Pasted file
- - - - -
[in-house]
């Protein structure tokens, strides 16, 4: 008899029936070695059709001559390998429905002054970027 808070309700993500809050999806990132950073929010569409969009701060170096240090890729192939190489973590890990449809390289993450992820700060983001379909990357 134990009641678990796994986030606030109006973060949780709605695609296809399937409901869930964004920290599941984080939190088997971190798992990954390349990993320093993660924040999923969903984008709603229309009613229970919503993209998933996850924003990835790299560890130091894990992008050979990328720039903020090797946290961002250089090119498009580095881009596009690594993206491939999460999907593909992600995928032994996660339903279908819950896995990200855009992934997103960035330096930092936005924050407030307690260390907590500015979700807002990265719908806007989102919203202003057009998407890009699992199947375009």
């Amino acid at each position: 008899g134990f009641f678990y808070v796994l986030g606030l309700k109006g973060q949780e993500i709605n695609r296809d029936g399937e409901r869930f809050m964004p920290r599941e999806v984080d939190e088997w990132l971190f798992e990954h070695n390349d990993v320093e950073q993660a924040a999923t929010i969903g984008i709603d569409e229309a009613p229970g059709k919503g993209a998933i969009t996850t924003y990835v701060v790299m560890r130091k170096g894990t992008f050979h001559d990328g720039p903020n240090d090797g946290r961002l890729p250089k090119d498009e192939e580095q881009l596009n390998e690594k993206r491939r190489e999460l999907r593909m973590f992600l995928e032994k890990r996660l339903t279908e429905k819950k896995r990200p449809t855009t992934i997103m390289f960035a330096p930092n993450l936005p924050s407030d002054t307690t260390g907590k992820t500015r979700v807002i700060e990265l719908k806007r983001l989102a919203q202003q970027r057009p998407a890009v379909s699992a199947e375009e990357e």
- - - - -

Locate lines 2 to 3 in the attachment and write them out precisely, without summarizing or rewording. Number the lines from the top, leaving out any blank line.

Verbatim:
């Protein structure tokens, strides 16, 4: 008899029936070695059709001559390998429905002054970027 808070309700993500809050999806990132950073929010569409969009701060170096240090890729192939190489973590890990449809390289993450992820700060983001379909990357 134990009641678990796994986030606030109006973060949780709605695609296809399937409901869930964004920290599941984080939190088997971190798992990954390349990993320093993660924040999923969903984008709603229309009613229970919503993209998933996850924003990835790299560890130091894990992008050979990328720039903020090797946290961002250089090119498009580095881009596009690594993206491939999460999907593909992600995928032994996660339903279908819950896995990200855009992934997103960035330096930092936005924050407030307690260390907590500015979700807002990265719908806007989102919203202003057009998407890009699992199947375009």
């Amino acid at each position: 008899g134990f009641f678990y808070v796994l986030g606030l309700k109006g973060q949780e993500i709605n695609r296809d029936g399937e409901r869930f809050m964004p920290r599941e999806v984080d939190e088997w990132l971190f798992e990954h070695n390349d990993v320093e950073q993660a924040a999923t929010i969903g984008i709603d569409e229309a009613p229970g059709k919503g993209a998933i969009t996850t924003y990835v701060v790299m560890r130091k170096g894990t992008f050979h001559d990328g720039p903020n240090d090797g946290r961002l890729p250089k090119d498009e192939e580095q881009l596009n390998e690594k993206r491939r190489e999460l999907r593909m973590f992600l995928e032994k890990r996660l339903t279908e429905k819950k896995r990200p449809t855009t992934i997103m390289f960035a330096p930092n993450l936005p924050s407030d002054t307690t260390g907590k992820t500015r979700v807002i700060e990265l719908k806007r983001l989102a919203q202003q970027r057009p998407a890009v379909s699992a199947e375009e990357e």